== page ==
The problem with subverting a single employee in the manufacturing process is that it would be extremely difficult for him to hide his tracks. Let's assume Mr. Smith is paid by the Chinese government to insert a logic block of, say, 2000 gates into a router chip to provide them with a remote shutdown capability. First Smith has to find a place to put it, so he reruns the place-and-route software, or else does some custom polygon-pushing and hopes he doesn't screw up something else in the design. Then he has to run LVS (layout versus schematic) and DRC (design rule check) scans to make sure the chip is manufacturable, and he made no layout or wiring errors. In most modern design teams, where layouts are managed and checked by multiple people before tape-out, this would be nearly impossible for a single employee to get away with.

    So, Smith decides to subvert the firmware instead. Again, unless he's the only person who touches the firmware, and the only person who maintains the updates and revisions, he won't be able to get away with it for long. What happens when Smith is transferred to another project, and Jones takes over the firmware maintenance and realizes something is screwy about the checksum in the current version? Not to mention having to outthink the test and verification group - what if they come up with test vectors that reveal his tampering?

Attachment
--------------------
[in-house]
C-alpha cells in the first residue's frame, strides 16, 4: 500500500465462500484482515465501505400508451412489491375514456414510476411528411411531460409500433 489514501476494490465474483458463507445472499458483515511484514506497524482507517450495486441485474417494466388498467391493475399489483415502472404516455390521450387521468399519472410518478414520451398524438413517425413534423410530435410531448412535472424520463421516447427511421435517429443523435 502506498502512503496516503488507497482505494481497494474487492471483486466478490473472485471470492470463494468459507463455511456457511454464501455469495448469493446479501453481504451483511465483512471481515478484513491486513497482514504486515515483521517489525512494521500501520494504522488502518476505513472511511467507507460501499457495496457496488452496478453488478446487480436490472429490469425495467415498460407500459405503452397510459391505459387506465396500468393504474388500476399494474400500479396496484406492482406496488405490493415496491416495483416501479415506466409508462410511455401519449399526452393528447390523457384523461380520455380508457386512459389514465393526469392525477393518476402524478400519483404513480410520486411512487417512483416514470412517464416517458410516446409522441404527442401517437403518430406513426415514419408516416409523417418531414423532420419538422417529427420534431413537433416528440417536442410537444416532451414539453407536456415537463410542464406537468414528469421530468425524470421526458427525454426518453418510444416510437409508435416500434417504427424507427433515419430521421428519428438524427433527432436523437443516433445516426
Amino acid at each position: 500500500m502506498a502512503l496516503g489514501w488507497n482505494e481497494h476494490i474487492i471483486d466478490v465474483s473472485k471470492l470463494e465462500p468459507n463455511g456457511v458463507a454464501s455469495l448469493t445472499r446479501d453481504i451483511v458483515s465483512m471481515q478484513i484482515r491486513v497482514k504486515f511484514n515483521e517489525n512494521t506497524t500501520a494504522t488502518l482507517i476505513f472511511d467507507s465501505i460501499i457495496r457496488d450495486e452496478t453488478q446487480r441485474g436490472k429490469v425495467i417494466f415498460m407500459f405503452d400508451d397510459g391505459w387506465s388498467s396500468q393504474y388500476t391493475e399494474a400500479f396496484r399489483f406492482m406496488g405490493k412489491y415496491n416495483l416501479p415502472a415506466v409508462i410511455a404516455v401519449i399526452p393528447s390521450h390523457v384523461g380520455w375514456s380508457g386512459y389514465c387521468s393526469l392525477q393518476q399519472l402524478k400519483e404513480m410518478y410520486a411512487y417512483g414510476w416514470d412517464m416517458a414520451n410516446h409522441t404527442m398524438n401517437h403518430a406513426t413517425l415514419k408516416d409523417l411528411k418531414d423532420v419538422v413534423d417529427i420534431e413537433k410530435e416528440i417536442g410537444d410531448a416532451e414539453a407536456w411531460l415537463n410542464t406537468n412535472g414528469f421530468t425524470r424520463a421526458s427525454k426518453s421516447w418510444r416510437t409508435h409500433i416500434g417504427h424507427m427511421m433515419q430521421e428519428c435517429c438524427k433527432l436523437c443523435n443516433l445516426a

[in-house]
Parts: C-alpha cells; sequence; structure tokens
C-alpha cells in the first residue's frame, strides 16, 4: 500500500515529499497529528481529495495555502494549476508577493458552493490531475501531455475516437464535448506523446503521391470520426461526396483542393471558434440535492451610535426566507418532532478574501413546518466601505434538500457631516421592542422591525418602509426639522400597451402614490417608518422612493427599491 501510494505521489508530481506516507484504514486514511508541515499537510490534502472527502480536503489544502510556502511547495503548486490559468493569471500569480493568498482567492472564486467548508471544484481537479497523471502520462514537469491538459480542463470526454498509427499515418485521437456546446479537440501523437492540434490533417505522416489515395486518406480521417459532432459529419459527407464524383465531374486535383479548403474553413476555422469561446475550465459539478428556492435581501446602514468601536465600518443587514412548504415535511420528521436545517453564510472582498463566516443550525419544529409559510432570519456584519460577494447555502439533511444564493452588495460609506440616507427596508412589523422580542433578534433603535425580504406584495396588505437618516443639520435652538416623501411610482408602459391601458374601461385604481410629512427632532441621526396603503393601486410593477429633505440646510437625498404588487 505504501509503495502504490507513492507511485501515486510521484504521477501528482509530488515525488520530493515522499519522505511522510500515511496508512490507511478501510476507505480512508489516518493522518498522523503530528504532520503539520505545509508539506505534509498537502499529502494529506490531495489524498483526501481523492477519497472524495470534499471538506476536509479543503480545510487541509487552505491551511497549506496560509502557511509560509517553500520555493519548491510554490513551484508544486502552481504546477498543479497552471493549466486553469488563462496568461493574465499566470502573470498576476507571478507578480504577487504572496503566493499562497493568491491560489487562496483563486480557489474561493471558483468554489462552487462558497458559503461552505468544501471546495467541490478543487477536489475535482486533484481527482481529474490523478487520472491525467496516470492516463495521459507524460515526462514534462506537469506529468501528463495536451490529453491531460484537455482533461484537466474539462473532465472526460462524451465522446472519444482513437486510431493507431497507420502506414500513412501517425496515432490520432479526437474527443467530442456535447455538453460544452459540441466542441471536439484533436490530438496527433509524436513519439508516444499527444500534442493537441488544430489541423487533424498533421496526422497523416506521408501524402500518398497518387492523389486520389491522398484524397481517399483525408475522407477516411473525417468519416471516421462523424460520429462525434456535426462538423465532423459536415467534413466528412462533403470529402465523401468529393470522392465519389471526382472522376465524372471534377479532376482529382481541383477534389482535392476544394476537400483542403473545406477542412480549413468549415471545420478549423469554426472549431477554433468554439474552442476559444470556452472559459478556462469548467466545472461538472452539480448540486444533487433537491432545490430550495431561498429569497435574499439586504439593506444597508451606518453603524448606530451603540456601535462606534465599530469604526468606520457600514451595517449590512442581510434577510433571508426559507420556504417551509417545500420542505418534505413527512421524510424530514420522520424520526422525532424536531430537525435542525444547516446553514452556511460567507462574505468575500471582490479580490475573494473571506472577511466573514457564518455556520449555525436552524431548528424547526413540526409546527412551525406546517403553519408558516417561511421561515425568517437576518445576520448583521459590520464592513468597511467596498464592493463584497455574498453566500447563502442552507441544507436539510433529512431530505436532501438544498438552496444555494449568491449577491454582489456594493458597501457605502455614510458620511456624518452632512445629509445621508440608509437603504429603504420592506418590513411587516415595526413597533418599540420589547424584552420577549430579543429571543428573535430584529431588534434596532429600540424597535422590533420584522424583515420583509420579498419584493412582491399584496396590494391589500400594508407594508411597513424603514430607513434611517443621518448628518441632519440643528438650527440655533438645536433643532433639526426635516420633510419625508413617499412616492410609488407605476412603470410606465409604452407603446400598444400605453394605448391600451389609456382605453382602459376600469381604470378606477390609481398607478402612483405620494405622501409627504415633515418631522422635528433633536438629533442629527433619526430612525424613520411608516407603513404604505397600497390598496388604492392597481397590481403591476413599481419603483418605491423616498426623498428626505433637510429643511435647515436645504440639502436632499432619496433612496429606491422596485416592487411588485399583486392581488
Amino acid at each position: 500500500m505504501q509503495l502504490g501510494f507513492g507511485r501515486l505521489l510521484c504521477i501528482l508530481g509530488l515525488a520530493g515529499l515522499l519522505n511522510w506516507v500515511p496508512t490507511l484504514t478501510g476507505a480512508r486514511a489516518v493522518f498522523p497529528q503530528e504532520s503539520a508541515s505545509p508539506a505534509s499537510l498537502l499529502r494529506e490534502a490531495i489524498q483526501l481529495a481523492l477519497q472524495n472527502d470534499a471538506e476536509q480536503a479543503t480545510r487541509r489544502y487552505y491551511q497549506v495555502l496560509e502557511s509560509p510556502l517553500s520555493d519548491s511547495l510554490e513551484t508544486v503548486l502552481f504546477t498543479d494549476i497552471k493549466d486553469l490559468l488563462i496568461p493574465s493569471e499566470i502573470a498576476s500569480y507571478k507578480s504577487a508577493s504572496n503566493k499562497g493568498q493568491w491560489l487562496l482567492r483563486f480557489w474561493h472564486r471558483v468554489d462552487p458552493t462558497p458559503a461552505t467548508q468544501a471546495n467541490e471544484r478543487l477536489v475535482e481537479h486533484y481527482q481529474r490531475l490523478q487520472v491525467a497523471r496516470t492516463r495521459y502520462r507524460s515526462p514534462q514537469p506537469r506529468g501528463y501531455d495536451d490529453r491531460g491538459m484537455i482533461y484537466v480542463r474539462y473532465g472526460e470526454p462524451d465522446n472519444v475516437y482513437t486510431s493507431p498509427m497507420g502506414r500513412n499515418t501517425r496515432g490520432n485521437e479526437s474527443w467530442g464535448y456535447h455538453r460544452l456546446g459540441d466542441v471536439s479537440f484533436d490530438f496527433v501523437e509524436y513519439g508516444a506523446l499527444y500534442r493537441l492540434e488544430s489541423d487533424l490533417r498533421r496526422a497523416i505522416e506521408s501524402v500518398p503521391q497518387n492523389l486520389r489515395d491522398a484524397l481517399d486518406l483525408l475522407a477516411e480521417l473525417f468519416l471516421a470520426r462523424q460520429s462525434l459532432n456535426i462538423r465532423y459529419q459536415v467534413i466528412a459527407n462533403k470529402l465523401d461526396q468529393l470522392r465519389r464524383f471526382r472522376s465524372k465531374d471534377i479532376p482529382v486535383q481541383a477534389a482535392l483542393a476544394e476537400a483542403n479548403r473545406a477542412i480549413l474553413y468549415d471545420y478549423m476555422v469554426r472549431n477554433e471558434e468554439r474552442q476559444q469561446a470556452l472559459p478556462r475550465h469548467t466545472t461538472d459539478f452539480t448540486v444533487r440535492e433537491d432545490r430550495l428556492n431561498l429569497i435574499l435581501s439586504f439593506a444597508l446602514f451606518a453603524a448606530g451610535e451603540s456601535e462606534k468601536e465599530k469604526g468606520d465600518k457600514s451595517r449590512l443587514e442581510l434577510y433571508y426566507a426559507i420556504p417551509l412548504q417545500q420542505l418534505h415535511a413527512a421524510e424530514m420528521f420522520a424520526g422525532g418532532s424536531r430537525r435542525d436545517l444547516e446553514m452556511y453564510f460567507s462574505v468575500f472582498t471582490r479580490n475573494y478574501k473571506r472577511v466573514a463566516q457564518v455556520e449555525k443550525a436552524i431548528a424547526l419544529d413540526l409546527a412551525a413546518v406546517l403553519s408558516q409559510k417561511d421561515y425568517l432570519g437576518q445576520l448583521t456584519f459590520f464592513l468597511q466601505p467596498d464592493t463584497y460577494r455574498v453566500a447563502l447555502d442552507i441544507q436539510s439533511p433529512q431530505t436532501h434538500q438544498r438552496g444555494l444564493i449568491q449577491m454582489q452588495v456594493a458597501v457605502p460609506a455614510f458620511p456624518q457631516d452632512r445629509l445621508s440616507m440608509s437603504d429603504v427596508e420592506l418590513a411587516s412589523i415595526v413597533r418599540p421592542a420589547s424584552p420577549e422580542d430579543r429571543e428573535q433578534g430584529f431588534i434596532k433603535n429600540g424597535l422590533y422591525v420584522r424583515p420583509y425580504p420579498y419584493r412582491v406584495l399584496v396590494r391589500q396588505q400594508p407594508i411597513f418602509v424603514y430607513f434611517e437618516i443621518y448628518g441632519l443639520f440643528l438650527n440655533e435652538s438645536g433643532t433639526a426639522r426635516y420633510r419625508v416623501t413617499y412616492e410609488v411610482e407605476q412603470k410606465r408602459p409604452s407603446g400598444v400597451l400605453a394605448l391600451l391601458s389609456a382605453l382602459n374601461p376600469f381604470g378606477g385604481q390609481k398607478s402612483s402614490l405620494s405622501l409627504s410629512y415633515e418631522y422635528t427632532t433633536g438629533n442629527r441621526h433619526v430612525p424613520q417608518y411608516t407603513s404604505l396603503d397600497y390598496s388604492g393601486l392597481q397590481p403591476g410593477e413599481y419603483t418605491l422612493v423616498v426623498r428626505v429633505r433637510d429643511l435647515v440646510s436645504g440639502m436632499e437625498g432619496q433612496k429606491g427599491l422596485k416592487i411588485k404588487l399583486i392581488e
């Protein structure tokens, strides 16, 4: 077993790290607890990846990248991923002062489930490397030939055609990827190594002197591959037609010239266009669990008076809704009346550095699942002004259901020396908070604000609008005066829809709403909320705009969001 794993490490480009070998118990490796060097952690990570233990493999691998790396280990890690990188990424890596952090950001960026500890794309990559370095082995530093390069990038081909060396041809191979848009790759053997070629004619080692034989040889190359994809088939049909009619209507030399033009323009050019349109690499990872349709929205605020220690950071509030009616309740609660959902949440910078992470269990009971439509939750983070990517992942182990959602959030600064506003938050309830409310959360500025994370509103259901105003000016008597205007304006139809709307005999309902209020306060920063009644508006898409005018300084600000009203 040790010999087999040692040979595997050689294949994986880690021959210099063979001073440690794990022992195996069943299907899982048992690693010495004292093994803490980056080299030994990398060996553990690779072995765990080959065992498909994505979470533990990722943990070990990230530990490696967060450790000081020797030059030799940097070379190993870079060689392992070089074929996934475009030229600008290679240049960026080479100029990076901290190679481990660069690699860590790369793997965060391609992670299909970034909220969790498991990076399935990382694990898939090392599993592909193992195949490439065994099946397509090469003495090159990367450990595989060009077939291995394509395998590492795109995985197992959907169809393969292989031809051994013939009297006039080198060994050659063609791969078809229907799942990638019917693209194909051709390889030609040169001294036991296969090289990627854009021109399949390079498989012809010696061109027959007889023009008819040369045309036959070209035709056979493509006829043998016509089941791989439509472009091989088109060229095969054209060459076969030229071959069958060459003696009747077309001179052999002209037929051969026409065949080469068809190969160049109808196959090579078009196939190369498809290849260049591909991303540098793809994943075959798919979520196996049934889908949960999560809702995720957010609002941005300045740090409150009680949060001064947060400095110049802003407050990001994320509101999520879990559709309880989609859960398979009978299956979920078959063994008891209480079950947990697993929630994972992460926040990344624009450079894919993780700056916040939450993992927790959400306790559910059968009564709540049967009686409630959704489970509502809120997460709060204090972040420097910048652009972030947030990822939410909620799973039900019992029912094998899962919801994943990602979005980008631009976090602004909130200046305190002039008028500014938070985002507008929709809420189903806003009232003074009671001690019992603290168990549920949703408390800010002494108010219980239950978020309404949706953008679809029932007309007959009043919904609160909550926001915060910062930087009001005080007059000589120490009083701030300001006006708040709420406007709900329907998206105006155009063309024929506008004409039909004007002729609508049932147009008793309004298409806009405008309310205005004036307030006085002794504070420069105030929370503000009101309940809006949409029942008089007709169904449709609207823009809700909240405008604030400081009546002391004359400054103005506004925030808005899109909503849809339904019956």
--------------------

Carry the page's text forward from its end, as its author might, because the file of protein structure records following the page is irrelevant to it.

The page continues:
If you're going to subvert one guy, you need to subvert lots of them, and I think that's what worries the U.S. government. If the Chinese were willing to spend the money, they could set up a fake company that could operate for years, or recruit an entire Chinese design house from the get-go, building up long-term customer relationships and looking for opportunities to infiltrate enterprise products. This would not be cheap, but it is not without precedent (e.g. the Glomar Explorer). The problem is that it would take only one leak and the entire operation would be blown, and every fab and design house in China would suffer as a result.

    It's so much easier to work on the back end using software. Bribe or blackmail someone inside the targeted organization, hand him a USB thumb drive with a rootkit installer, and the job is done in a matter of hours. Even if the rootkit is discovered, who can prove where it came from? The IT department re-images the drives and the agent is free to try again later.

Real Users never know what they want, but they always know when your program doesn't deliver it.